The Gospel of Thomas (Enhanced Version) The Gospel of Thomas. Video Enriched Edition By Das Abra and Nicholas Perrin
Welcome to the video enriched ebook edition of The Gospel of Thomas with easy to play video scenes of all the Sayings of Jesus integrated within the text. Read as you go and with one touch instantly bring the text alive with an audio visual film clip of the Saying of interest. Professionally filmed with professional actors and enhanced with new levels of interactivity, there has never been a better way to read, view and enjoy this Gospel.
The Gospel of Thomas formed part of a collection of Gnostic (Gnosis, Gk. Knowing, act of knowing) Coptic Texts discovered in 1945 near Nag Hammadi in Egypt. Although The Gospel of Thomas is not included as part of the New Testament it is regarded by some as the ‘Fifth Gospel.’ Unusually, as compared with the four canonical gospels, Thomas is not a narrative account of the life of Jesus, but a collection of short dialogues and sayings, 114 in total, that are attributed to Jesus. It is considered by most scholars to contain some of the earliest known recorded sayings of Jesus and is one of the most controversial, enigmatic and studied of Gospels and was used as the basis for the feature film ‘Stigmata.’
There are many translations of the Gospels and no two read alike. This disturbs many Christians since they believe that their salvation depends upon the correct interpretation of the truth and want to know which is the most reliable translation that has the least bias.
As a result many translations can be discounted. However, in reference to the Gospel of Thomas, it should be recognised that Coptic words do not have a direct correspondence with English words in terms of their meaning nor the same sentence structure nor style. Therefore, bias does not necessarily enter into it and as such there is room for legitimate variation in translation, provided that each translation is truthful. However it is crucially important that the translation is as accurately meaningful to the source text as is possible and accomplished by an acknowledged scholar in their field of expertise.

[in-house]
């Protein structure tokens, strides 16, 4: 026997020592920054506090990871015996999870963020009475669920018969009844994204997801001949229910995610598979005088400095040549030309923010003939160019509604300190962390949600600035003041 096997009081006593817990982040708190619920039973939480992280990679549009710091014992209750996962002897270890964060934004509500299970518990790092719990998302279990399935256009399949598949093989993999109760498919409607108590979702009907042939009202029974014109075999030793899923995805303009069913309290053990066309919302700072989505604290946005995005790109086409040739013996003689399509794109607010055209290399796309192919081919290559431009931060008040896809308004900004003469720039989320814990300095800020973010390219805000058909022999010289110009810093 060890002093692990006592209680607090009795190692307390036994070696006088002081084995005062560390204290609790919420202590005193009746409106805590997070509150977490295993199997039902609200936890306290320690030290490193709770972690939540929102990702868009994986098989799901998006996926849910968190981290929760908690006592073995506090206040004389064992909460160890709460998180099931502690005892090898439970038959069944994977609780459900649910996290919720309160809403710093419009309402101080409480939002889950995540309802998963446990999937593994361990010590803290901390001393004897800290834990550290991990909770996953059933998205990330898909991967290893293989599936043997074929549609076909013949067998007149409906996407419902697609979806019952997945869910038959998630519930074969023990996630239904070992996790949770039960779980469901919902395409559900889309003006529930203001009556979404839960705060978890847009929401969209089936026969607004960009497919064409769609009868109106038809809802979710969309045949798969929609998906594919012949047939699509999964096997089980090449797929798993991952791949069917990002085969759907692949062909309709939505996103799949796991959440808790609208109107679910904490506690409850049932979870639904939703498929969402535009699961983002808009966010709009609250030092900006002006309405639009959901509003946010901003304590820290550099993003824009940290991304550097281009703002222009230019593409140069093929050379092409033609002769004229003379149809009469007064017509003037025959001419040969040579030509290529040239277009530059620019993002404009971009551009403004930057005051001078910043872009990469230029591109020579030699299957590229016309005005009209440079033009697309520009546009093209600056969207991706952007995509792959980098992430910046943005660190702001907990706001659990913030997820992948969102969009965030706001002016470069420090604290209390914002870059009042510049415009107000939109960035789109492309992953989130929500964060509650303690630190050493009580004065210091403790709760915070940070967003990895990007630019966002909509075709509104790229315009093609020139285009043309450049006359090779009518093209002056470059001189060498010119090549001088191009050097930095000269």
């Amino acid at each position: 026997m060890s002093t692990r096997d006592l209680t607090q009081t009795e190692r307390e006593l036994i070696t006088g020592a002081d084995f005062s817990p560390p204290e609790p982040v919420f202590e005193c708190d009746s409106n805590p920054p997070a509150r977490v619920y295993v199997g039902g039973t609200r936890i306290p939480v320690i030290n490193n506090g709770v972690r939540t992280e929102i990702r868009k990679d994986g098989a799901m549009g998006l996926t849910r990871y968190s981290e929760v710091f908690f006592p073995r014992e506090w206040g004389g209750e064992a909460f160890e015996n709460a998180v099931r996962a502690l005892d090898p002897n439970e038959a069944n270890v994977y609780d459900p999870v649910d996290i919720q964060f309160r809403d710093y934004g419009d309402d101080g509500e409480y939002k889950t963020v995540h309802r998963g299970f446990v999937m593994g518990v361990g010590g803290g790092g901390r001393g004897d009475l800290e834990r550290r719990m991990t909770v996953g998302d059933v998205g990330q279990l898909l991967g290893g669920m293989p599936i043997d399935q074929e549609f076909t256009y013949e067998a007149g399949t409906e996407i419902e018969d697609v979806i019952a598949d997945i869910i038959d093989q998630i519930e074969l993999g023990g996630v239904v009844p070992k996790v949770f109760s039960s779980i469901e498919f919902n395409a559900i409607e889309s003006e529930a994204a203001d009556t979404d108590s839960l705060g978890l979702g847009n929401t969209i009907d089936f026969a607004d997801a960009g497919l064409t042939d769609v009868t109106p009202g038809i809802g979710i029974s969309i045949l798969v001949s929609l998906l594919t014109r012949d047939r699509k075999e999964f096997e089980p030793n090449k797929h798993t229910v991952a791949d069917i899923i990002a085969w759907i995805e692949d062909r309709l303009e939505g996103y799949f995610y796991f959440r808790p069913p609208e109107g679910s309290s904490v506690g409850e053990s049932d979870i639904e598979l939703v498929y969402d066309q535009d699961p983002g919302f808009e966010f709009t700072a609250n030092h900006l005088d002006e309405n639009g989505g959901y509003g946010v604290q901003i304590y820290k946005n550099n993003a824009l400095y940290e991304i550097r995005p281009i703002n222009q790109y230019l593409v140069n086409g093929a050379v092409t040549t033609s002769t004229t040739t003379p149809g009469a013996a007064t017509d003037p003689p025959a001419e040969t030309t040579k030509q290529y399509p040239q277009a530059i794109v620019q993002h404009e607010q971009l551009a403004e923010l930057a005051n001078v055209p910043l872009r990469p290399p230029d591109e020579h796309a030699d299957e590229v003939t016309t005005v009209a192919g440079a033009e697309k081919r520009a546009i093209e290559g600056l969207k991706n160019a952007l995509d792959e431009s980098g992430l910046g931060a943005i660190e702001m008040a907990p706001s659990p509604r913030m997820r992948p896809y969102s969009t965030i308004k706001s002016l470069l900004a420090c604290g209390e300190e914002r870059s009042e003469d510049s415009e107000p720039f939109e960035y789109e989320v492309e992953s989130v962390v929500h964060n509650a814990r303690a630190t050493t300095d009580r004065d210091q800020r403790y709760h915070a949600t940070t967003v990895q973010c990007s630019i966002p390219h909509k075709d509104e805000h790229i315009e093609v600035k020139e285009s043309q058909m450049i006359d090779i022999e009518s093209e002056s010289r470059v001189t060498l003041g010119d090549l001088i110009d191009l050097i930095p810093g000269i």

As a neutral investigator and the presenter I have diligently sought ‘truth in translation’ by selecting what is, in my opinion, one of the the most reliable and accurate, yet individually distinctive translation of the Coptic Gospel of Thomas by Nicholas Perrin, an internationally recognised expert in the study and translation of ancient texts. This translation can also be found in his book:
Perrin (2002) – Nicholas Perrin, Thomas and Tatian, the Relationship between the Gospel of Thomas and the Diatessaron.
Especial thanks to Nicholas for allowing the use of his most respected translation and to the pioneers Qmorphic for providing their technology and enabling resources for this new type of presentation and Apple for this new platform with which to learn and enjoy. Wonderful!